In California’s San Joaquin Valley, known to the natives as the Grapes of Wrath County, I made solar breadboxes, red-hot tamales and fended off the wild dogs that fed on the scraps of the poor. I learned that poverty had many faces, and that there were those who had little money and those who had little heart. Most importantly, I learned to be alone. On a mattress, on the floor, with the dry breath of night air, the smell of a rotting muskmelons, and the heat pressing down on me. Books silently sung me to sleep—cheap, bent, paperbacks, and moldy Penguin classics. Whatever I could lay my hands on. Harper Lee. Pearl Buck. Flannery O’Connor. Kate Chopin. I loved women writers. Especially, women of color, women who’d tackled tough issues head on, women who taught me what it meant to be a woman—beyond color, class, creed or sexual orientation. Maya Angelo. Alice Walker. Zora Neale Thurston.
Then, came the call that mother had fallen ill from an allergic reaction to the gold salt injections used to treat her Rheumatoid Arthritis. A solution that washed through her veins with rivers of red wine with whatever blue or pink pills could be had at the time. I was the oldest, the dependable one, the one they could count on. I flew home to cook and care for the youngest boys, ten and twelve. The ones that came after Michael died. At my father’s urging, I joined the family real estate business and began to make money. More money than I knew what to do with.
Never mind dreams.
Never mind the writing. Like other women, I did what was expected of me, I met a man and married. He knew what to do with my money, and it made little difference to me because before long, I held in my arms the most beautiful creature I had ever laid eyes on; a wrinkled brown-skinned boy. But there was a problem— not with my baby, but with me. Every time he cried, the blanched dead bones of my past grew flesh, gathered strength and marched in my mind like a mad, thunderous army of truth. Michael’s in heaven. We must not talk about it.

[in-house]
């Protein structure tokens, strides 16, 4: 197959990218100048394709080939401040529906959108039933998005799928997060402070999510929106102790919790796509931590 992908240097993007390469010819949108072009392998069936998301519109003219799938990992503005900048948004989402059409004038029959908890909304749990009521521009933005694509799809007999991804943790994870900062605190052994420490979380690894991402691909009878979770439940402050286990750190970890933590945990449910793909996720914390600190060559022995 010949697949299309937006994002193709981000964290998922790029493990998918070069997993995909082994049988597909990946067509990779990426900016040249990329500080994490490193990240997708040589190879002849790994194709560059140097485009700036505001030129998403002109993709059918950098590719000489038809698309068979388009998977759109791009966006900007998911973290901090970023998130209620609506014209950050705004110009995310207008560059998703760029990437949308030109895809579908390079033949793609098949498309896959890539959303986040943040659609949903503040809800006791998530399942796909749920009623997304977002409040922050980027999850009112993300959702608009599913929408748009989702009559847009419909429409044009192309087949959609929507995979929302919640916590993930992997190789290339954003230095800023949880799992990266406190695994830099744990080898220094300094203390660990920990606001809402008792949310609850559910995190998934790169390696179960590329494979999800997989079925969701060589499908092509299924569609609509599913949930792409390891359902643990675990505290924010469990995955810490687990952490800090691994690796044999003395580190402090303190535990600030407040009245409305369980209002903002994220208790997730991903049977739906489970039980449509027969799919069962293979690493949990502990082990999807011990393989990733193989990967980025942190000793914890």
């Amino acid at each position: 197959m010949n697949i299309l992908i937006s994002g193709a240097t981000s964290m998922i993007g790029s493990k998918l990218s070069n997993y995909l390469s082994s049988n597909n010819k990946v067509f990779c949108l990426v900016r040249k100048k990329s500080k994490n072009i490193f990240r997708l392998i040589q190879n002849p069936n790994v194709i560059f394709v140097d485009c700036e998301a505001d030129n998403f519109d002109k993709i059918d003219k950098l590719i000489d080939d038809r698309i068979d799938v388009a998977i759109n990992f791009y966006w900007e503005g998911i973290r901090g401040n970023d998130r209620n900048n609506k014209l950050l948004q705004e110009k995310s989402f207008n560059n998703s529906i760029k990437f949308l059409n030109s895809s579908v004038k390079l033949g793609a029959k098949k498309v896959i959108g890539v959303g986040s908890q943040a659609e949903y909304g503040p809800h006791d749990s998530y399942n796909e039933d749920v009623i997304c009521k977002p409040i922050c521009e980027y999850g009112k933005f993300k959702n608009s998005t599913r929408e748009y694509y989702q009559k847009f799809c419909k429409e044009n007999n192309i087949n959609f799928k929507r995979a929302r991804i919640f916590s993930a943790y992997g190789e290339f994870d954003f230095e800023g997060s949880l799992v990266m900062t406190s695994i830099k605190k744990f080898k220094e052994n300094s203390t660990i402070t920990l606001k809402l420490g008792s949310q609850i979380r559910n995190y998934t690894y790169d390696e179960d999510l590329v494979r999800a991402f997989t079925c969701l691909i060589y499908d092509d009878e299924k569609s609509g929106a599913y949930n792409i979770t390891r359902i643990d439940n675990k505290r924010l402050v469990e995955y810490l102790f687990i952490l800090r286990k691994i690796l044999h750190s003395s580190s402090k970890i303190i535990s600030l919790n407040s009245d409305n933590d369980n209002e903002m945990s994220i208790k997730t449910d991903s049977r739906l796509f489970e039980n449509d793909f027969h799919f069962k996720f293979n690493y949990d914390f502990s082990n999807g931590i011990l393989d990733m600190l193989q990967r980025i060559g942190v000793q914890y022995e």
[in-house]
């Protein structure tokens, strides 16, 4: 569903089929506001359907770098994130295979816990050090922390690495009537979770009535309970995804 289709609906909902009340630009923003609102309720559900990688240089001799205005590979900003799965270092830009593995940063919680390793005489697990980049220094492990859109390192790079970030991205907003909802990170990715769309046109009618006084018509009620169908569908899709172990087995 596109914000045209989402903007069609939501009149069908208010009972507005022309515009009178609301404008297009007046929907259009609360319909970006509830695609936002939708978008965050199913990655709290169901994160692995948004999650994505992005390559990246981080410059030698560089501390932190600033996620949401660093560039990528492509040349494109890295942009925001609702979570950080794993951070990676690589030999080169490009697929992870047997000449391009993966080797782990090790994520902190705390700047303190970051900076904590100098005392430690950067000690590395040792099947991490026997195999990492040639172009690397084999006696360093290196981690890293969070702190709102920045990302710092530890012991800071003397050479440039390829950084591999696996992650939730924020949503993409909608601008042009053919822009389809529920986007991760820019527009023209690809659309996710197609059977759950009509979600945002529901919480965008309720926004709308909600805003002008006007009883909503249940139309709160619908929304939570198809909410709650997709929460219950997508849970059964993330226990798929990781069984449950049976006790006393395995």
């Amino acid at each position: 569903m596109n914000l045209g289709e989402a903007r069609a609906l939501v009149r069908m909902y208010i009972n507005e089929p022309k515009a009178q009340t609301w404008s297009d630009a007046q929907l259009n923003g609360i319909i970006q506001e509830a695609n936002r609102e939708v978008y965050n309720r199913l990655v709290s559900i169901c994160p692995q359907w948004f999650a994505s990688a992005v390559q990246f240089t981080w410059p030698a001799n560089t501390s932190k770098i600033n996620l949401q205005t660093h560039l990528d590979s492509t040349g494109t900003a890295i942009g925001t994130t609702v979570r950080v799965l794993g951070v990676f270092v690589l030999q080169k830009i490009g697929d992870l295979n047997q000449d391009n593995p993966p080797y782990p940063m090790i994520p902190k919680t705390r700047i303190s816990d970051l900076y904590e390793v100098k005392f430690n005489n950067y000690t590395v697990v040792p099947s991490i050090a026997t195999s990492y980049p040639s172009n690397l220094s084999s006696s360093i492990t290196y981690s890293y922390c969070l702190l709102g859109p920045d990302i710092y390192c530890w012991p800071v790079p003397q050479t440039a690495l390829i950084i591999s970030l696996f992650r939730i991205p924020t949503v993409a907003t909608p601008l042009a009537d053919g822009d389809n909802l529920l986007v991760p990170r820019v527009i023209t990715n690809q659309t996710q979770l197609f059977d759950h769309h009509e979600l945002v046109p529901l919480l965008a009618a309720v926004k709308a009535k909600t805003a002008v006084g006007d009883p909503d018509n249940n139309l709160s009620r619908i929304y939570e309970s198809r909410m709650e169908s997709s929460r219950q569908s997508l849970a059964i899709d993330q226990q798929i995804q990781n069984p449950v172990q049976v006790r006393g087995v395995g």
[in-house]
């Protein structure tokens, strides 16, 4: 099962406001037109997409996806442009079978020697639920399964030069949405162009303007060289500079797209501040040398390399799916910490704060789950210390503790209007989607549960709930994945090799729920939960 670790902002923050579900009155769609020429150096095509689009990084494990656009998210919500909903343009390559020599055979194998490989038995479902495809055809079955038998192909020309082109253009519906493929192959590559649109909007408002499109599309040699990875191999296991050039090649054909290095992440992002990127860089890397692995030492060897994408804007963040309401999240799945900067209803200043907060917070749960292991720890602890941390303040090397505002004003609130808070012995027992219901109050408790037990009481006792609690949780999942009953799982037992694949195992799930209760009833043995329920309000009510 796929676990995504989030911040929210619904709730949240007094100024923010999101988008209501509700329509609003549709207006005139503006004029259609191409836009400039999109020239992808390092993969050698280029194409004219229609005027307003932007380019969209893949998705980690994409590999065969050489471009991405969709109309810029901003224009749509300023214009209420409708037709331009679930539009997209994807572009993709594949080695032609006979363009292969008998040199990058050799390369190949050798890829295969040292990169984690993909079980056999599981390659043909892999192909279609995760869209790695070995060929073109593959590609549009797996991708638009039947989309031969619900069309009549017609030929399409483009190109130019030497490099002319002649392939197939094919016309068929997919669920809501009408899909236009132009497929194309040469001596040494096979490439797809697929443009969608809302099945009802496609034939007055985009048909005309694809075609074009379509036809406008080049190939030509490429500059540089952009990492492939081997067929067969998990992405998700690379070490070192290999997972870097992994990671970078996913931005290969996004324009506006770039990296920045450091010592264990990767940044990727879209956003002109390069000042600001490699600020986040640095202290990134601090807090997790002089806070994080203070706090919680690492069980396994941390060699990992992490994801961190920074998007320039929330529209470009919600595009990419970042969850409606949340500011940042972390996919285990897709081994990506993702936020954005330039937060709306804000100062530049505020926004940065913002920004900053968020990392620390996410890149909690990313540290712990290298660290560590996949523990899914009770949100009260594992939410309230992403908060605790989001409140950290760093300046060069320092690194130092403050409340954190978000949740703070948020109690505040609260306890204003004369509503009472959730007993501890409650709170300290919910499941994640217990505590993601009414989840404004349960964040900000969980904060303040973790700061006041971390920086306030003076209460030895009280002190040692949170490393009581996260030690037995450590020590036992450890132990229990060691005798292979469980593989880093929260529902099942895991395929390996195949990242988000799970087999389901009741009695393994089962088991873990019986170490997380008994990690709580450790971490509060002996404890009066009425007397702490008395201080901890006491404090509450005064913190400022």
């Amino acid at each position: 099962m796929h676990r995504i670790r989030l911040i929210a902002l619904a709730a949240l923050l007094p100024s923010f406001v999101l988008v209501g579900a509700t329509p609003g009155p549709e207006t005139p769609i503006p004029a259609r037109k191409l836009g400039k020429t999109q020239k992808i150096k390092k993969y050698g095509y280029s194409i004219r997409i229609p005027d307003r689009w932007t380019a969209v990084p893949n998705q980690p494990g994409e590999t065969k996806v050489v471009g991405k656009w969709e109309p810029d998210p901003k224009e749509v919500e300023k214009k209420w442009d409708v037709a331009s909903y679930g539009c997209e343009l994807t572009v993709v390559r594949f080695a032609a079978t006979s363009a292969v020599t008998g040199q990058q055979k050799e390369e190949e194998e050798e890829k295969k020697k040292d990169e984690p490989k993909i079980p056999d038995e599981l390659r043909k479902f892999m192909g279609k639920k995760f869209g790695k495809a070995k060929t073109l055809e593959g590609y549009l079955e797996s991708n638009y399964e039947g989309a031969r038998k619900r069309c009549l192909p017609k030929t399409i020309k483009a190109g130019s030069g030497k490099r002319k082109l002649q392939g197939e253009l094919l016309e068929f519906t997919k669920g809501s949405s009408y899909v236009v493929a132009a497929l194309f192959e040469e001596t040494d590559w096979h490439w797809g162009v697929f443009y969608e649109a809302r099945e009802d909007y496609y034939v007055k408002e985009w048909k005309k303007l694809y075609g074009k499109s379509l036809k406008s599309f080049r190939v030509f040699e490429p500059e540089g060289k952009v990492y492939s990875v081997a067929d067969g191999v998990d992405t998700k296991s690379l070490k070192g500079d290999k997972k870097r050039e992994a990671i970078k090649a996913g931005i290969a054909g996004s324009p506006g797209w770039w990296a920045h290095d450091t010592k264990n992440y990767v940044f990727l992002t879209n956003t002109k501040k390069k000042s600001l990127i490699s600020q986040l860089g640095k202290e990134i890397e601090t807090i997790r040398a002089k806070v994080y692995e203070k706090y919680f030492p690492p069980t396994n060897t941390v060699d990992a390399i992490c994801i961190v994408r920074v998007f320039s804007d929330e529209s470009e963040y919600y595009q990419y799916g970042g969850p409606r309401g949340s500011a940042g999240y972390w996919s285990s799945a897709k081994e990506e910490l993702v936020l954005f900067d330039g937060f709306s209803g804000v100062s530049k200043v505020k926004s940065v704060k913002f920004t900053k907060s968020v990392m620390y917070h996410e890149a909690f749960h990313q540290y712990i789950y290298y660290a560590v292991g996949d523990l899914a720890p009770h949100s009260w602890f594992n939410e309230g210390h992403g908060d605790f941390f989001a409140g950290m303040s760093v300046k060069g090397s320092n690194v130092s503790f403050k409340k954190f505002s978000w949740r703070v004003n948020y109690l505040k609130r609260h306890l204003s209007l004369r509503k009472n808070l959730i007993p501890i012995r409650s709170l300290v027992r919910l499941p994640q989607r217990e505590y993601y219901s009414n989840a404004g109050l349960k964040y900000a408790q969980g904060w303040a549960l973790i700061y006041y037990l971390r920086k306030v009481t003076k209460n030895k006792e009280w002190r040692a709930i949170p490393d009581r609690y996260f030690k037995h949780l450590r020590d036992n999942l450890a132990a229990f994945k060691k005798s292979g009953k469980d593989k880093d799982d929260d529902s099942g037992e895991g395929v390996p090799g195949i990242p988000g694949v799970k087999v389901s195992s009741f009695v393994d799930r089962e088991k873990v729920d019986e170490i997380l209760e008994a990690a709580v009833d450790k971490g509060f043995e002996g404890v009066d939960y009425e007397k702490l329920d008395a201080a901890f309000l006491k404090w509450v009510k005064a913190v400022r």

I could not eat.
I could not sleep.
I lost track of what was then and what was now and when I could no longer count the scoops to make my baby’s milk, when I lost even my words, I checked myself in.
“Post partum depression complicated by PTSD.” The young doctor scrawled on his chart, then, seeing my journal added, “It helps some people to start at the beginning and write.”
So I did. I wrote and I cried and I wrote. I wrote until my eyes swelled shut, until the sobs shook through my body and the pen slipped from my hand, until I fell into a deep sleep, and it wasn’t until I woke that I fully understood what my writing meant to me—that this desire I had to put words out into the world was as vital to my essence as the air I breathe.
Writing saved my life. Without it, I doubt I would have survived to raise my son. Writing gave me the first glimpse of a “God” I could understand. It taught me that dyslexia was not a disability, but a gift, a leavening agent, like yeast, that would keep me humble enough to ask for help, willing enough to be persistent, and honest enough to remember who I really am. In fact, writing helps me find the fullest expression of who I am. Something I can offer to others. The world. A way I can give back to my Creator.
Writing has healed me.
Journals became paper vessels that cradled my deepest sorrow, my greatest joy and my most excruciating pain. For me, writing has been both a chariot and an untamed horse. It has saved my butt and gotten me into the deepest of trouble, but it has never, ever, betrayed me.
When I write, I cease to be, and there is only an obligation to the power of love, for the purpose of this essay, I shall call that power, God. (Or Dog, depending on the day.)
When I write, I tune into my muses, my angels, who see the world like a dyslexic, from the inside—out, with x-ray eyes that can pierce the walls of any person or character’s heart. No matter how hard or scarred it may be.
My muses are not burdened with burgeoning self-doubt or body pains or endless appetites. They define dyslexia as freedom, a way of seeing things differently and they whisper to me as Marjorie Kinnan Rawlings once did, in that secret language of the soul. Ever-reminding me that good writing is truth tempered with love and that the sacred seeds of my own redemption and that of any character I can conceive, must first be foraged for and found in the forest floor of the human heart. The place where we all connect—our hope and our salvation.